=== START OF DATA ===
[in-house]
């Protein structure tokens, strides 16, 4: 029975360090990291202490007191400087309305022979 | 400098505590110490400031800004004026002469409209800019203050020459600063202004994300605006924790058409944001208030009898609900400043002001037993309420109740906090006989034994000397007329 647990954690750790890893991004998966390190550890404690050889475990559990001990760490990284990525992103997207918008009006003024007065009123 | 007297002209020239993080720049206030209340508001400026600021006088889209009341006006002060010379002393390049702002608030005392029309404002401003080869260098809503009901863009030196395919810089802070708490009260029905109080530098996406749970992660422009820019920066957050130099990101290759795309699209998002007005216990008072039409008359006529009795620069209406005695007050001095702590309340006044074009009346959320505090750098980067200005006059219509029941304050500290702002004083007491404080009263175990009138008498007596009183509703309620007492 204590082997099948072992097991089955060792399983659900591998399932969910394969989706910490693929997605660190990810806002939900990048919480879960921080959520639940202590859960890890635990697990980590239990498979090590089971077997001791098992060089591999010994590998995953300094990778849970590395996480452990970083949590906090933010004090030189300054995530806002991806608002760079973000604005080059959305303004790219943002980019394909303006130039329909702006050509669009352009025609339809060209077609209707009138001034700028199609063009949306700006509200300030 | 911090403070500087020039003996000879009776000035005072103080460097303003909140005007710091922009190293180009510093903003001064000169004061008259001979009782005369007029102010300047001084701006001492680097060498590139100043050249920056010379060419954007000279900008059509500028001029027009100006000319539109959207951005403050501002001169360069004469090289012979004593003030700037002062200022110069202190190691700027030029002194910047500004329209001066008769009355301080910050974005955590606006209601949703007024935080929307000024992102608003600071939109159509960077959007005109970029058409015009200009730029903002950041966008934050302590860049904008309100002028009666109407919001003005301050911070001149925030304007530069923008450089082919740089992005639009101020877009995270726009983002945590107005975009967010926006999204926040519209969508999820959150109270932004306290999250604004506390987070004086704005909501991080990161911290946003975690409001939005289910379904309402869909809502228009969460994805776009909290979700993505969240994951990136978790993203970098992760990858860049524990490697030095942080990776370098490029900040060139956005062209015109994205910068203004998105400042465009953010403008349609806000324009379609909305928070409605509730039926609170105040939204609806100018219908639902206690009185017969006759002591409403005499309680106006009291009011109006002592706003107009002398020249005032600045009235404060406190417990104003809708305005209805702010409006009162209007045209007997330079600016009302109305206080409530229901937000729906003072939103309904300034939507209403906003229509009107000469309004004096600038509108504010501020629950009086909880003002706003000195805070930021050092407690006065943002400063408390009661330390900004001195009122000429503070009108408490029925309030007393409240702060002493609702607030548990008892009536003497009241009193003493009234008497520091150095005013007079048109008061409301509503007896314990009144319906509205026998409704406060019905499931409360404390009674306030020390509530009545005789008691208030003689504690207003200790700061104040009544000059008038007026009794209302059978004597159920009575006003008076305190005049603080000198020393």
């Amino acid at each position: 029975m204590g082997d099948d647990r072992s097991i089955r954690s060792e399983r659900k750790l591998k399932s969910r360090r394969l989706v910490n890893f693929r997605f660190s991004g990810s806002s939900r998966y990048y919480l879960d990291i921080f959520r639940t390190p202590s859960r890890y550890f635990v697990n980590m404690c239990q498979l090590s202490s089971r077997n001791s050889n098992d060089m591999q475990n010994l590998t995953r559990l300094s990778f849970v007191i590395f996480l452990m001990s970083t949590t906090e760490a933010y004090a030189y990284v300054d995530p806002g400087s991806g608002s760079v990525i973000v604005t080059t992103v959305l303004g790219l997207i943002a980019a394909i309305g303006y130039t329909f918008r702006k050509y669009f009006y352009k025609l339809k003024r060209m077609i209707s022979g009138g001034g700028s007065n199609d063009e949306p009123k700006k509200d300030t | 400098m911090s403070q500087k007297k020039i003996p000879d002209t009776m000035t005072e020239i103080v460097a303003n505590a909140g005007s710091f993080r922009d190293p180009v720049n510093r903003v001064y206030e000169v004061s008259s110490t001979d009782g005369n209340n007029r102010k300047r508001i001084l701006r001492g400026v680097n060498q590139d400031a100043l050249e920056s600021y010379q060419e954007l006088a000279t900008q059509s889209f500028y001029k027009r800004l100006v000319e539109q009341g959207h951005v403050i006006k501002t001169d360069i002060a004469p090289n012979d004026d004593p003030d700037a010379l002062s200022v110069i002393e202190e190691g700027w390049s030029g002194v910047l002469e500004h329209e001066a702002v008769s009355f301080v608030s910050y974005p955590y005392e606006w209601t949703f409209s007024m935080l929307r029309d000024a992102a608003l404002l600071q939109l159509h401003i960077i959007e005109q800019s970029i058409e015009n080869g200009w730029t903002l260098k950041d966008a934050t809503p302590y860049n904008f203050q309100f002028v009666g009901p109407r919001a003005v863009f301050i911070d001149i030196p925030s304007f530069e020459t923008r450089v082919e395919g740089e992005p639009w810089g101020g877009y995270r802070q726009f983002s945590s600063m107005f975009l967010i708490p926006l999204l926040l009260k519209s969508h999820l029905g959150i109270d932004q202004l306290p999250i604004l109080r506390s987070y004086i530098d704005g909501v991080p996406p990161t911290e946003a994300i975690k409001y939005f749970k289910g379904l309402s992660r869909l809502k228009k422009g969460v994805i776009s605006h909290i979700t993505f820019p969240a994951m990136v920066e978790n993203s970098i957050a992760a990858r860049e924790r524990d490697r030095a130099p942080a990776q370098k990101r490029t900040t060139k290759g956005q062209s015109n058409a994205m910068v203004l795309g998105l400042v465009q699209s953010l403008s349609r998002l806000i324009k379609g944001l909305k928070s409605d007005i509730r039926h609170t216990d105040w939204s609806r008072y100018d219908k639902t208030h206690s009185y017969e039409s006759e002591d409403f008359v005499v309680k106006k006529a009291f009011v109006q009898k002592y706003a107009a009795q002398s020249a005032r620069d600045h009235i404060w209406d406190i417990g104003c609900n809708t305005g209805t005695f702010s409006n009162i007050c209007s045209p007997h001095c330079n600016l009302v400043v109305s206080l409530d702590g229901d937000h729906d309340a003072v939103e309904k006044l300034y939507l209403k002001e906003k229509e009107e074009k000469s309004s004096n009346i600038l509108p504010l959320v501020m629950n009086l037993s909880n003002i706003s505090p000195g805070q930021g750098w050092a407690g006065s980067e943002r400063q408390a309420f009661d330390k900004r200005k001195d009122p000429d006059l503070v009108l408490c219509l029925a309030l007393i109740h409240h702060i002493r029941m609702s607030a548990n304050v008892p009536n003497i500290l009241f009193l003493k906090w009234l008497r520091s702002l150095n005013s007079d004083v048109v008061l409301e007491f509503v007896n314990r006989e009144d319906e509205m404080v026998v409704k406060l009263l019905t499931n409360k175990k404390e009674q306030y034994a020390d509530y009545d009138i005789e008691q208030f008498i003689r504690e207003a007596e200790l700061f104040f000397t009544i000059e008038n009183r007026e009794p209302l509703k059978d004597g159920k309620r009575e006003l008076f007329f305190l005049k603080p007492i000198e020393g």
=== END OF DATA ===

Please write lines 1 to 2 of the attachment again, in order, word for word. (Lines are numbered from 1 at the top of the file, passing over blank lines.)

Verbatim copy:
[in-house]
């Protein structure tokens, strides 16, 4: 029975360090990291202490007191400087309305022979 | 400098505590110490400031800004004026002469409209800019203050020459600063202004994300605006924790058409944001208030009898609900400043002001037993309420109740906090006989034994000397007329 647990954690750790890893991004998966390190550890404690050889475990559990001990760490990284990525992103997207918008009006003024007065009123 | 007297002209020239993080720049206030209340508001400026600021006088889209009341006006002060010379002393390049702002608030005392029309404002401003080869260098809503009901863009030196395919810089802070708490009260029905109080530098996406749970992660422009820019920066957050130099990101290759795309699209998002007005216990008072039409008359006529009795620069209406005695007050001095702590309340006044074009009346959320505090750098980067200005006059219509029941304050500290702002004083007491404080009263175990009138008498007596009183509703309620007492 204590082997099948072992097991089955060792399983659900591998399932969910394969989706910490693929997605660190990810806002939900990048919480879960921080959520639940202590859960890890635990697990980590239990498979090590089971077997001791098992060089591999010994590998995953300094990778849970590395996480452990970083949590906090933010004090030189300054995530806002991806608002760079973000604005080059959305303004790219943002980019394909303006130039329909702006050509669009352009025609339809060209077609209707009138001034700028199609063009949306700006509200300030 | 911090403070500087020039003996000879009776000035005072103080460097303003909140005007710091922009190293180009510093903003001064000169004061008259001979009782005369007029102010300047001084701006001492680097060498590139100043050249920056010379060419954007000279900008059509500028001029027009100006000319539109959207951005403050501002001169360069004469090289012979004593003030700037002062200022110069202190190691700027030029002194910047500004329209001066008769009355301080910050974005955590606006209601949703007024935080929307000024992102608003600071939109159509960077959007005109970029058409015009200009730029903002950041966008934050302590860049904008309100002028009666109407919001003005301050911070001149925030304007530069923008450089082919740089992005639009101020877009995270726009983002945590107005975009967010926006999204926040519209969508999820959150109270932004306290999250604004506390987070004086704005909501991080990161911290946003975690409001939005289910379904309402869909809502228009969460994805776009909290979700993505969240994951990136978790993203970098992760990858860049524990490697030095942080990776370098490029900040060139956005062209015109994205910068203004998105400042465009953010403008349609806000324009379609909305928070409605509730039926609170105040939204609806100018219908639902206690009185017969006759002591409403005499309680106006009291009011109006002592706003107009002398020249005032600045009235404060406190417990104003809708305005209805702010409006009162209007045209007997330079600016009302109305206080409530229901937000729906003072939103309904300034939507209403906003229509009107000469309004004096600038509108504010501020629950009086909880003002706003000195805070930021050092407690006065943002400063408390009661330390900004001195009122000429503070009108408490029925309030007393409240702060002493609702607030548990008892009536003497009241009193003493009234008497520091150095005013007079048109008061409301509503007896314990009144319906509205026998409704406060019905499931409360404390009674306030020390509530009545005789008691208030003689504690207003200790700061104040009544000059008038007026009794209302059978004597159920009575006003008076305190005049603080000198020393």